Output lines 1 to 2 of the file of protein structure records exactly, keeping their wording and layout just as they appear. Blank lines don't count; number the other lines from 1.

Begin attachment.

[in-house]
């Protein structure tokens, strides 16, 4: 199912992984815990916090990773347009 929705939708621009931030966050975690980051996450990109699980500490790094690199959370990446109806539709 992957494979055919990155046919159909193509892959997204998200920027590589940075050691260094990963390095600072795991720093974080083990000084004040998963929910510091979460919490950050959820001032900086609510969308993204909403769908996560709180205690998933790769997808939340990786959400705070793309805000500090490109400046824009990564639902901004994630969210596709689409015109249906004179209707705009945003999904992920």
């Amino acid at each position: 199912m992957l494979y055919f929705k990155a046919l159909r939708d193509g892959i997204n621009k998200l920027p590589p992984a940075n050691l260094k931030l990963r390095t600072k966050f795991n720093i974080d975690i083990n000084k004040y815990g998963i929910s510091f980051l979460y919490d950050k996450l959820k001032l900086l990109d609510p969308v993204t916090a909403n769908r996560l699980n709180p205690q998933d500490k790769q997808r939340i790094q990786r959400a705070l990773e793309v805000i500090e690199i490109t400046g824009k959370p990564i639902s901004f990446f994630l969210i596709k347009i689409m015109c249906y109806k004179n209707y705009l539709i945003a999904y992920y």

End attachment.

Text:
[in-house]
């Protein structure tokens, strides 16, 4: 199912992984815990916090990773347009 929705939708621009931030966050975690980051996450990109699980500490790094690199959370990446109806539709 992957494979055919990155046919159909193509892959997204998200920027590589940075050691260094990963390095600072795991720093974080083990000084004040998963929910510091979460919490950050959820001032900086609510969308993204909403769908996560709180205690998933790769997808939340990786959400705070793309805000500090490109400046824009990564639902901004994630969210596709689409015109249906004179209707705009945003999904992920």